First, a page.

2. Cornerback: The Chiefs added four cornerbacks last year, but only one made a significant contribution: free agent Terrance Mitchell, who didn't show up on the active roster until the last week of November. Mitchell became a key contributor in the last quarter of the season and started against Pittsburgh in the playoffs. Among the three others added, rookie Eric Murray was moved to safety and Kenneth Acker and rookie D.J. White saw minimal snaps on defense. In his second NFL season, Steven Nelson did a solid job at slot cornerback, but third-year corner Phillip Gaines was up-and-down, coming off an ACL injury and surgery and appearing in 11 games. Going into his third season, Marcus Peters is one of the top young defensive backs in the league. But for the K.C. defense, it's a big drop in production after Peters.

3. Quarterback: Salary cap considerations led the Chiefs to pass on an option year in backup Nick Foles' contract, leaving the Kansas City offense dangerously thin and inexperienced at the position. For three seasons (2013-15) Chase Daniel was there to back up Alex Smith, and last year it was Foles. Going into the draft, they have Tyler Bray, who has been around the team for four years, but has yet to take a regular-season snap and remains an unknown commodity.


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Dallas Cowboys

1. Defensive end: Jerry Jones has said he wants a war-daddy pass rusher. The Cowboys brought in Damontre Moore in free agency, but he is not the answer. They will look hard at an edge rusher in the draft. They must find a way to get to the quarterback and take some pressure off the secondary.

2 Cornerback: The Cowboys lost Morris Claiborne and Brandon Carr in free agency. The Cowboys made no effort to bring them back. And while they signed Nolan Carroll in free agency, cornerback remains a high draft priority. This could be targeted in the first or second round. Again they are looking for upgrades and guys who make plays on the ball.

3. Safety: The Cowboys lost Barry Church and J.J. Wilcox in free agency. The Cowboys wanted to bring Church back, but at a modest price. They have special teams ace Jeff Heath and not much else on the roster. But this is a position they will certainly target in the draft looking for upgrades. Good thing this draft is deep at safety.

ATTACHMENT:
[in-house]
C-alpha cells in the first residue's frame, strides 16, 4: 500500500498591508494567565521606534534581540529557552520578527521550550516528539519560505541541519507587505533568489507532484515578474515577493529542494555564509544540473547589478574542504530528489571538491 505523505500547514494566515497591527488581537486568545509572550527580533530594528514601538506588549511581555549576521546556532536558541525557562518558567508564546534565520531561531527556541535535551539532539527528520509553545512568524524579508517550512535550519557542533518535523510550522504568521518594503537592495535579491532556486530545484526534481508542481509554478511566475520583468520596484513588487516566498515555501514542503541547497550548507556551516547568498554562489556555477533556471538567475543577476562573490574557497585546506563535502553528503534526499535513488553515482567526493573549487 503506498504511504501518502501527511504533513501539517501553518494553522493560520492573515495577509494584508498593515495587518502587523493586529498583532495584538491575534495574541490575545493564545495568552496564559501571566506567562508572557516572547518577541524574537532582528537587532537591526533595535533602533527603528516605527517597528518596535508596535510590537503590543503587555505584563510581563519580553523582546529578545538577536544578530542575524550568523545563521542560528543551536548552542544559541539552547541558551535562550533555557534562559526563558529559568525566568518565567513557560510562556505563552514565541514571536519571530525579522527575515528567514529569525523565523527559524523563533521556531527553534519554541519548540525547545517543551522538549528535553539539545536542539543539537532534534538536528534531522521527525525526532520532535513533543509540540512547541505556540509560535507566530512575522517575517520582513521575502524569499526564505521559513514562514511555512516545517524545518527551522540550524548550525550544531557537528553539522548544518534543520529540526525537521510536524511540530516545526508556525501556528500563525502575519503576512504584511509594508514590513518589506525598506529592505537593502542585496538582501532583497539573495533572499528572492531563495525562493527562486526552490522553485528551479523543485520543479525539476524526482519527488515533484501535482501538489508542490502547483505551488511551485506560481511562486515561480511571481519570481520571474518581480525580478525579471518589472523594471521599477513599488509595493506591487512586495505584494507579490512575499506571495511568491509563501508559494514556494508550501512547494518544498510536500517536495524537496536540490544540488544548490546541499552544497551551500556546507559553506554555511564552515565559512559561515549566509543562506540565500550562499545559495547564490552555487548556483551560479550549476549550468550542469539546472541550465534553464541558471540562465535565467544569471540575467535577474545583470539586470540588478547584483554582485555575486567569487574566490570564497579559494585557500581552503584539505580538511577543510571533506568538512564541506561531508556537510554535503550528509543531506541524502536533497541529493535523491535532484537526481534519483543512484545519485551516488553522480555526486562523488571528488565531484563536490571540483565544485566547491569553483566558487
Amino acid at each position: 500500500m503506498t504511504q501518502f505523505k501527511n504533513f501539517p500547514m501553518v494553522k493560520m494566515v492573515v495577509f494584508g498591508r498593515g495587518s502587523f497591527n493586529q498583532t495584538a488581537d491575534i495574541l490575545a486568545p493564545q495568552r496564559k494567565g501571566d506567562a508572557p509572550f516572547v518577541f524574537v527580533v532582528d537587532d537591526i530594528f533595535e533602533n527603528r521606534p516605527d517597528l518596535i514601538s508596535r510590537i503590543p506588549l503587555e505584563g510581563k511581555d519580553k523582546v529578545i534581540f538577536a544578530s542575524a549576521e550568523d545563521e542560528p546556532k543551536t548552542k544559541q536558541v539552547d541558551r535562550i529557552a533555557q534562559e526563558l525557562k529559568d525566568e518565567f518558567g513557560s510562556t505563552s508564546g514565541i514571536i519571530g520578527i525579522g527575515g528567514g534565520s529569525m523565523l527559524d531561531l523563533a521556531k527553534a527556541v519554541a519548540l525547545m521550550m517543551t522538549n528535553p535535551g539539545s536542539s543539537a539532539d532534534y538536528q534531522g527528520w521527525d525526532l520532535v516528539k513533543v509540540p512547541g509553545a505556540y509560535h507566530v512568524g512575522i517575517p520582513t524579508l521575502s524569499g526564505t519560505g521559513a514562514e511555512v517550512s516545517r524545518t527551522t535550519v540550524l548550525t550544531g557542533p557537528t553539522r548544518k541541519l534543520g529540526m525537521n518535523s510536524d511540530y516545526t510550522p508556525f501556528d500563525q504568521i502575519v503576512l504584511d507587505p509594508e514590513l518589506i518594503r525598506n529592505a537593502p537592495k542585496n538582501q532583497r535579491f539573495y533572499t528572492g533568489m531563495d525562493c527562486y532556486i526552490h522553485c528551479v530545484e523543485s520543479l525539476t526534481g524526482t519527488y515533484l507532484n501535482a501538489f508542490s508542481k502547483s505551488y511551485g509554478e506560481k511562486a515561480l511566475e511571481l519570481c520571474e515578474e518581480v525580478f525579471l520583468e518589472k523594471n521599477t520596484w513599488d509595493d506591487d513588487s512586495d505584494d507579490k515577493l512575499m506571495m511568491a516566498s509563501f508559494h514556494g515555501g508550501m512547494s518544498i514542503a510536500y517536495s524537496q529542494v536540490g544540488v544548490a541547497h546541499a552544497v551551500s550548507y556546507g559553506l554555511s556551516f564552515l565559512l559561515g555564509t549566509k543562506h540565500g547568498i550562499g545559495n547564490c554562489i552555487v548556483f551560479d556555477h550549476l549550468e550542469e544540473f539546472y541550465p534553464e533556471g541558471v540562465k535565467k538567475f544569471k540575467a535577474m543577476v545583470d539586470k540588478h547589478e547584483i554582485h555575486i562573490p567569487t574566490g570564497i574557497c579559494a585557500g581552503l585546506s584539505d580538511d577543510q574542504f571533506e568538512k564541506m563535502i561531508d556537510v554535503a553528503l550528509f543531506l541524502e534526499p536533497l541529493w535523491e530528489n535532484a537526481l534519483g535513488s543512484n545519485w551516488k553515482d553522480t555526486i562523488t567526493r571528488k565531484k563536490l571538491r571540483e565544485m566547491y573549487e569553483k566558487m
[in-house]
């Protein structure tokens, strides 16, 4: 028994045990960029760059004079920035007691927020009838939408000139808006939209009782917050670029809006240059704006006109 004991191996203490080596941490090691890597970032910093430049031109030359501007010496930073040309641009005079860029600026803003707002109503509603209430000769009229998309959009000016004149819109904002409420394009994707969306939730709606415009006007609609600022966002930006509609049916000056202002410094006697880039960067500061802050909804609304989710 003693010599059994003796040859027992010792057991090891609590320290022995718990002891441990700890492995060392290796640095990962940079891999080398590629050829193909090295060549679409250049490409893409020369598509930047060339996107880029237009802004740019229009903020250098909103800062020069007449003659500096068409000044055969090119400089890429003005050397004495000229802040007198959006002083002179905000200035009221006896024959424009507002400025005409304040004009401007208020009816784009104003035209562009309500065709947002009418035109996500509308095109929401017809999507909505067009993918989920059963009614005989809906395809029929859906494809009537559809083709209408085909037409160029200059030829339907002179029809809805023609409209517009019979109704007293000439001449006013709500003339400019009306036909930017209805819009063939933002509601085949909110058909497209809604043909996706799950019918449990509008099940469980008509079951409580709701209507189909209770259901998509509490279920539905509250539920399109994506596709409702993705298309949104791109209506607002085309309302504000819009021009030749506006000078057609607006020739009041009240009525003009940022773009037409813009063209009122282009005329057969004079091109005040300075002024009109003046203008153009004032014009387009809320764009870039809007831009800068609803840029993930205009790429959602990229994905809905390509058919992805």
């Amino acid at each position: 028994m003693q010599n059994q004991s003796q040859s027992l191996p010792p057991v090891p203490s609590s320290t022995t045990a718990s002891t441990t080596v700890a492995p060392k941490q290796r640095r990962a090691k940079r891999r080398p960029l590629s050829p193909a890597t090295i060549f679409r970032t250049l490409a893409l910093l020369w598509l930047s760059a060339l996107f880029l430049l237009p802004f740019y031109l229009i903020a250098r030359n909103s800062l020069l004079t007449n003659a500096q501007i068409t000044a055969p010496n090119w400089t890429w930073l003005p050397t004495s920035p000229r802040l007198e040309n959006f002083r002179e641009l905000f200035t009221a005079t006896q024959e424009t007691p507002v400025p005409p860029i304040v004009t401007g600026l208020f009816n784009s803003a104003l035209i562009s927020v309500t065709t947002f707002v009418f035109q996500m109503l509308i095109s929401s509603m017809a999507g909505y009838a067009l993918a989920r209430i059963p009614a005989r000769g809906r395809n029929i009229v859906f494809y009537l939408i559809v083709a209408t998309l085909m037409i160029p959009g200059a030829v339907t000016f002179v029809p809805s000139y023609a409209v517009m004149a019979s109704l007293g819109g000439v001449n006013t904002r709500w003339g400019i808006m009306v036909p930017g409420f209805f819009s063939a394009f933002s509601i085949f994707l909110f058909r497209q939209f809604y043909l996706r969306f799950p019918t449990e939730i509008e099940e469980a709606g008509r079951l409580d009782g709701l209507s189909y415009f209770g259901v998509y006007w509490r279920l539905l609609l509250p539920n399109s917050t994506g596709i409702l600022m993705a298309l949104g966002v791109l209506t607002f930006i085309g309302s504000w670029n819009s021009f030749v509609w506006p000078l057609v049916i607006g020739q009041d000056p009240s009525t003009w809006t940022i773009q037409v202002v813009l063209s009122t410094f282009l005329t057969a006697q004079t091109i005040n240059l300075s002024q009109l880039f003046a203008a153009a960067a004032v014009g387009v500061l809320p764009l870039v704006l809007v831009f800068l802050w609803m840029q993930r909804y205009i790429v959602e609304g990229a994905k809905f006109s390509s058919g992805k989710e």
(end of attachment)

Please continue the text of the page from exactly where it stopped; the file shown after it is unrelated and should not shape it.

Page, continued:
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Green Bay Packers


1. Cornerback: The return of Davon House to Green Bay after he bolted in free agency in 2015 for a starting job with the Jacksonville Jaguars doesn't heal a wounded position for the Packers. General manager Ted Thompson bid adieu to veteran standout Sam Shields early in the offseason in the wake of his repeated concussions, and integral defensive back Micah Hyde signed a free-agent deal with the Buffalo Bills. The absence of Shields for all but the opening game reared its ugly head throughout last season, culminating with the defenseless display on the back end against Matt Ryan and Julio Jones in the Atlanta Falcons' 44-21 NFC Championship rout. Though House should step right in as a starter, the Packers still could use a ready-made contributor early in the upcoming draft as they continue to wait on the development of young prospects Damarious Randall, Quinten Rollins and LaDarius Gunter.

2. Running back: Thompson fortified the team's bread-and-butter passing game by signing not one, but two big-play tight ends in free agency with Martellus Bennett and Lance Kendricks. That's good news for Aaron Rodgers, who has an abundance of options on the receiving end of his throws. Yet, the Packers have counted more key personnel losses than gains so far this offseason, and one of the big departures happened at running back. Eddie Lacy, thought to be a bell cow in the team's backfield for many years, is looking to get back on track after two subpar, injury-plagued seasons by joining the Seattle Seahawks. Coupled with the release of James Starks shortly after last season, that leaves the Packers with converted wideout Ty Montgomery and the re-signed Christine Michael as their top two ball carriers going into the spring workouts.